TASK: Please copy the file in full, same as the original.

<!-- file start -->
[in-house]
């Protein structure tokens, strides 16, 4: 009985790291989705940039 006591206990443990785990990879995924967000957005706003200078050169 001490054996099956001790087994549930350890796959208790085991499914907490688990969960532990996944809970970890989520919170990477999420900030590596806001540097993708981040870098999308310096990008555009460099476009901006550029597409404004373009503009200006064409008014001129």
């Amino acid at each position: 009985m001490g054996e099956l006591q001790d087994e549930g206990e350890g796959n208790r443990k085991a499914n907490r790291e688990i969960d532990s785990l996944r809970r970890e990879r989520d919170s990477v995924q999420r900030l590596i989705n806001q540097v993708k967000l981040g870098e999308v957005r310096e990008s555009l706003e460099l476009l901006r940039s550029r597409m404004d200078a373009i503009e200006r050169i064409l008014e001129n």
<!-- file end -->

[in-house]
């Protein structure tokens, strides 16, 4: 009985790291989705940039 006591206990443990785990990879995924967000957005706003200078050169 001490054996099956001790087994549930350890796959208790085991499914907490688990969960532990996944809970970890989520919170990477999420900030590596806001540097993708981040870098999308310096990008555009460099476009901006550029597409404004373009503009200006064409008014001129």
């Amino acid at each position: 009985m001490g054996e099956l006591q001790d087994e549930g206990e350890g796959n208790r443990k085991a499914n907490r790291e688990i969960d532990s785990l996944r809970r970890e990879r989520d919170s990477v995924q999420r900030l590596i989705n806001q540097v993708k967000l981040g870098e999308v957005r310096e990008s555009l706003e460099l476009l901006r940039s550029r597409m404004d200078a373009i503009e200006r050169i064409l008014e001129n």